That was the reading yesterday when I stopped at the Florida Welcome Center.
Today? Up here in B’ham? Just a little less warm.
(It’s supposed to get cold down there as well this week, too. And the boys said it was never really hot last week, either. So that was definitely an outlier. A very pleasant one that made everyone’s smiles just a little broader, but it wasn’t to last too long. Except for those driving the RV’s with plates from Indiana, Michigan, Ohio and Ontario, who were driving in to settle down for the winter in their Snowbirdish ways…)
Back to school.
We accomplished a few things. Got the ball rolling. As per normal, we’re all over the place.
1. Prayer/Religion: We went All-Epiphany today. Prayed Morning Prayer, read Mass readings, talked about the meaning of the word, talked about “Theophany.” Talked about “magi” and what it means, various derivatives. Talked about this being Twelfth Night for real and doing a bit of a callback to our work on the play. 12-year old read the chapter on Epiphany from this old textbook – which is very good.
(Unfortunately, I didn’t end up getting Rosca de Reyes...both grocery stores I went to only had humongous cakes, and I didn’t think that made sense for us..they apparently had smaller ones at a store down in Pelham, but I wasn’t that committed…)
3. Introduced them to an old fellow, T. S. Eliot. We listened to him recite Journey of the Magi, then we talked about it. I was surprised at their insights. For copywork, they picked out 2 or 3 lines from the poem that they particularly liked and copied that.
4. We scoped out the next couple of months, which are going to be pretty busy with basketball, mostly, as well as Scout stuff. And music lessons and an art class. No more Huntsville Tuesdays, but they do have McWane homeschool classes. I’ve decided that we will do Taming of the Shrew for our Shakespeare for the next six weeks, culminating in a visit to the Shakespeare Tavern in late February or early March. I’m scoping out other small trips we can take on our few free days which it seems are going to be occasional Tuesdays and most Fridays…other than that, we’re booked.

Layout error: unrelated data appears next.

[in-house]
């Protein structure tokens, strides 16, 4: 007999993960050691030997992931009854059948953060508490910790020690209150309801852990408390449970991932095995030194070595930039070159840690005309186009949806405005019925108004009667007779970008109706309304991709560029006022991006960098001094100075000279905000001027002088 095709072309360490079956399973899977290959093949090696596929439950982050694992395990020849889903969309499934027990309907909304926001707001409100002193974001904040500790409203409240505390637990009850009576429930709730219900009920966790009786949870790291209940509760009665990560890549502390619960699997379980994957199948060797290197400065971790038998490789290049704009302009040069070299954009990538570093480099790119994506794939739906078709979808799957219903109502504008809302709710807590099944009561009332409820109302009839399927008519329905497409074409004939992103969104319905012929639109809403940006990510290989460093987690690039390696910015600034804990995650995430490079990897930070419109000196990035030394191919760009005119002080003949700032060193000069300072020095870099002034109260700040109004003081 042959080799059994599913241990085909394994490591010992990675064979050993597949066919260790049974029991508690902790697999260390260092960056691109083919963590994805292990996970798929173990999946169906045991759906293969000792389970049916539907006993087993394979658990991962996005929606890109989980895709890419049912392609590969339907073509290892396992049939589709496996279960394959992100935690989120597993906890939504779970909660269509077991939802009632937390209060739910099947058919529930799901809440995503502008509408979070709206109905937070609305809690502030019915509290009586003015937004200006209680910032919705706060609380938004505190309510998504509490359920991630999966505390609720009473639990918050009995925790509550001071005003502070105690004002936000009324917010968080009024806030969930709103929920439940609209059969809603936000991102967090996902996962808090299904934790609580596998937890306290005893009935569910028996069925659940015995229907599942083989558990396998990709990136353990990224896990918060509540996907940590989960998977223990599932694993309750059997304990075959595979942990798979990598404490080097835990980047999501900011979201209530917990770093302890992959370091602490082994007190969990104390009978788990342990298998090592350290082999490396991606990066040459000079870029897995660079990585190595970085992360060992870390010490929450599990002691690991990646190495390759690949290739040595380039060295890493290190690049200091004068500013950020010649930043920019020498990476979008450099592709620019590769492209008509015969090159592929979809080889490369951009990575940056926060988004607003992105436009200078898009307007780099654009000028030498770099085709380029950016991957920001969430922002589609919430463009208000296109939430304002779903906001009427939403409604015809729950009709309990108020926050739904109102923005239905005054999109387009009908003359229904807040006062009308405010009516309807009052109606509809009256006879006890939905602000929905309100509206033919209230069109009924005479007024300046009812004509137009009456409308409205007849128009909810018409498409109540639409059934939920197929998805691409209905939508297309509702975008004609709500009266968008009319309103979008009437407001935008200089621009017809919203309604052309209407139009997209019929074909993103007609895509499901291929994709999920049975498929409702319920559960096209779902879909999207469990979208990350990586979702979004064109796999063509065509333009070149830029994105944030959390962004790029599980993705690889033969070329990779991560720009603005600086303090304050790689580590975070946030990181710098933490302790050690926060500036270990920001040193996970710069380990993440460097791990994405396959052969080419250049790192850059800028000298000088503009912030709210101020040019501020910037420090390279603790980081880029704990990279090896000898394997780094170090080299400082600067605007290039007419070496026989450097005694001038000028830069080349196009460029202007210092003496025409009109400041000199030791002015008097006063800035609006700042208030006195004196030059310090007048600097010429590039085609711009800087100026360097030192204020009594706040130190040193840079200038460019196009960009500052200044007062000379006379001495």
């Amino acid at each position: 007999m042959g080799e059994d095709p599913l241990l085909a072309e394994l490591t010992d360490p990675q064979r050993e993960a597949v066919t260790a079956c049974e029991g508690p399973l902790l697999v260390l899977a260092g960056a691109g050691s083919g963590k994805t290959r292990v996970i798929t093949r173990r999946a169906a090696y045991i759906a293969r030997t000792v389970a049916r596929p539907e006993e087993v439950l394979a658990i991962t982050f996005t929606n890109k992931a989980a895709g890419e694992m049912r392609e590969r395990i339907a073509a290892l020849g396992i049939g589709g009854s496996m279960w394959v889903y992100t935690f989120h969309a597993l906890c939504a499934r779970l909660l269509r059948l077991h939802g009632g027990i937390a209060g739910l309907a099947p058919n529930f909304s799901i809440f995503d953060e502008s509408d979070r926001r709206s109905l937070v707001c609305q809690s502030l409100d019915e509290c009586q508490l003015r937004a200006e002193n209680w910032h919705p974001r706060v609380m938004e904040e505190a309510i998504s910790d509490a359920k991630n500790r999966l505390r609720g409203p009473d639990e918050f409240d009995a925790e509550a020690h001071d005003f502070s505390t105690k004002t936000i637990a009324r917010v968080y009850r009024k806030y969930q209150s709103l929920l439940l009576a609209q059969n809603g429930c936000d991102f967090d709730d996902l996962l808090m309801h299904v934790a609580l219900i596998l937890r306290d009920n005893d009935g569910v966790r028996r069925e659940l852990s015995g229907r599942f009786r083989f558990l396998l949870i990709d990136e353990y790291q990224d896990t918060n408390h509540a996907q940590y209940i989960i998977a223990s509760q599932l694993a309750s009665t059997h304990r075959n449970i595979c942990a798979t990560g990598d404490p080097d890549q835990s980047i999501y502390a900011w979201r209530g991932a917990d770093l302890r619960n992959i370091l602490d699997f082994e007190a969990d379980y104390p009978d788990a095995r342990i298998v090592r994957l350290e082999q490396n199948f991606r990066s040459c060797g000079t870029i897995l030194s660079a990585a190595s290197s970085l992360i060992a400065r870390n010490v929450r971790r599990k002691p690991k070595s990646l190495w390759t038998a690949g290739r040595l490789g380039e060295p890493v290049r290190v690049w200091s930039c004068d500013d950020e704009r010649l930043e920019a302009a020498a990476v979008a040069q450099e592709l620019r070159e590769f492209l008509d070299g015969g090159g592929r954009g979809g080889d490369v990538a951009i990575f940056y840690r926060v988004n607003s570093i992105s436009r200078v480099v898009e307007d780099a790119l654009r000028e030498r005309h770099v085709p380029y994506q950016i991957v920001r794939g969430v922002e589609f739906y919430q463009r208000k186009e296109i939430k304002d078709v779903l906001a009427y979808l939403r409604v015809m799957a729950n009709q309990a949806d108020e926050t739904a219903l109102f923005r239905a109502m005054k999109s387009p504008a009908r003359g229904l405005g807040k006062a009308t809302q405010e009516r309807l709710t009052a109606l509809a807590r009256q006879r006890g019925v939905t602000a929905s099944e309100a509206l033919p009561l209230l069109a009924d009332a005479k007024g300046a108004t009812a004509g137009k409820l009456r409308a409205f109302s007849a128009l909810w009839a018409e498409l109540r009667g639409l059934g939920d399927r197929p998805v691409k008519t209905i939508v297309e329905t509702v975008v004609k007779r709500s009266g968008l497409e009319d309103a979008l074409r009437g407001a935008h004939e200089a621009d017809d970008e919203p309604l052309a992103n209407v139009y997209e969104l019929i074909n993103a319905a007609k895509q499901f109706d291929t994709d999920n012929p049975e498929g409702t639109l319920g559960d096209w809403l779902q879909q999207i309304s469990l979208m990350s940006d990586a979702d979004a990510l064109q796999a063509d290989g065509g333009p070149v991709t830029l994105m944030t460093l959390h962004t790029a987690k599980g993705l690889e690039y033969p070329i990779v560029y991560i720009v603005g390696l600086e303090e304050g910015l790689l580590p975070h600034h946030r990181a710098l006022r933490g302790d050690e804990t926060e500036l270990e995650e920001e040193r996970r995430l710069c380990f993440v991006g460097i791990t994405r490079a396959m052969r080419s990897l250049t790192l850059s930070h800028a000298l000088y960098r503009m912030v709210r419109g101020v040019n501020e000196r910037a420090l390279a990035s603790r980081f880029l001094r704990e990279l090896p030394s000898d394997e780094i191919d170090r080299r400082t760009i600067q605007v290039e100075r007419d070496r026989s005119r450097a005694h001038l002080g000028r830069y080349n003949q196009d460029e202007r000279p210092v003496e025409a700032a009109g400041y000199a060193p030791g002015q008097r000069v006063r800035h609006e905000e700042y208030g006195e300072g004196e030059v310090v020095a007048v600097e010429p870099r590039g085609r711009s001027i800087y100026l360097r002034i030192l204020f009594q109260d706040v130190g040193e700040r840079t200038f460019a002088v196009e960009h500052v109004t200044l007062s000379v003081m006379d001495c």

5. A brief science experiment – absolutely, totally unrelated to anything we have been talking about over the past months (most of which has been about elements and some basic chemistry) – this one. Why did we do it? Because I ran across it last night, we have all the equipment on hand (um, a glass, water, a match, plastic wrap and an ice cube.) It actually worked, you could see the clouds forming, and they learned that clouds are more than just water vapor – emphasized the, er “lesson” by watching this video.
6. Tomorrow morning, we’ll see if this whole “blow bubbles and watch them freeze” thing that everyone’s been putting on Facebook works.
7. Oh, we’re going to do this – just a few weeks of simple drawing instruction. They started today and liked it, and it was interesting to talk about the challenges – mostly of how to see.
8. We went back over all the Shakespeare we’ve memorized so far from Ken Ludwig’s great book, and started If music be the food of love…... We take that very slowly. I let them be as silly and grandiose as they like. I want it to be entertaining and enjoyable, not a chore.
9. Then it was time for math review…the 12 year old really pushed through percentages pretty quickly before Christmas, so he’s taking a couple of days to review before jumping into square roots.
Tomorrow…a bit on some more plans for the next few months, including a new writing thing I’m throwing into the mix and the history and Latin. It’s all pretty crazy. But honestly, not as crazy as this:
I would love to teach, but I will not spend another day under the expectations that I prepare every student for the increasing numbers of meaningless tests that take advantage of children for the sake of profit. [<<<<<THIS. What do I keep telling you? New standards + new curricula + new textbooks + new training = $$$$$$] I refuse to subject students to every ridiculous standardized test that the state and/or district thinks is important. I refuse to have my higher-level and deep thinking lessons disrupted by meaningless assessments (like the Global Scholars test) that do little more than increase stress among children and teachers, waste instructional time and resources, and attempt to guide young adolescents into narrow choices.
Treasure the pockets of sanity in the educational world. Support them. Encourage everyone you can to think outside these dreadful boxes that fear, ignorance, power-seeking and economic opportunism have constructed and called “schools.”
(And in case you’re unfamiliar with my stance, I’ll reiterate – national or even state “standards” are unnecessary and self-defeating. I’m against them. I’m for a diverse, heterogeneous “system.” I’m for lots of different kinds of schools sponsored by whomever teaching whatever the local community wants. My nephew goes to a public high school with a medical career kind of focus, but also with the requisite dose of the humanities. His father tells me that as a freshman, he is dealing with material that he (his father) first encountered in nursing school. He will graduate from high school with an Associate’s degree in some science field, will be immediately employable in a variety areas of health care, including, if he chooses, an EMT, and will be ready to go on to college, again, beginning as a junior. More of that, please. )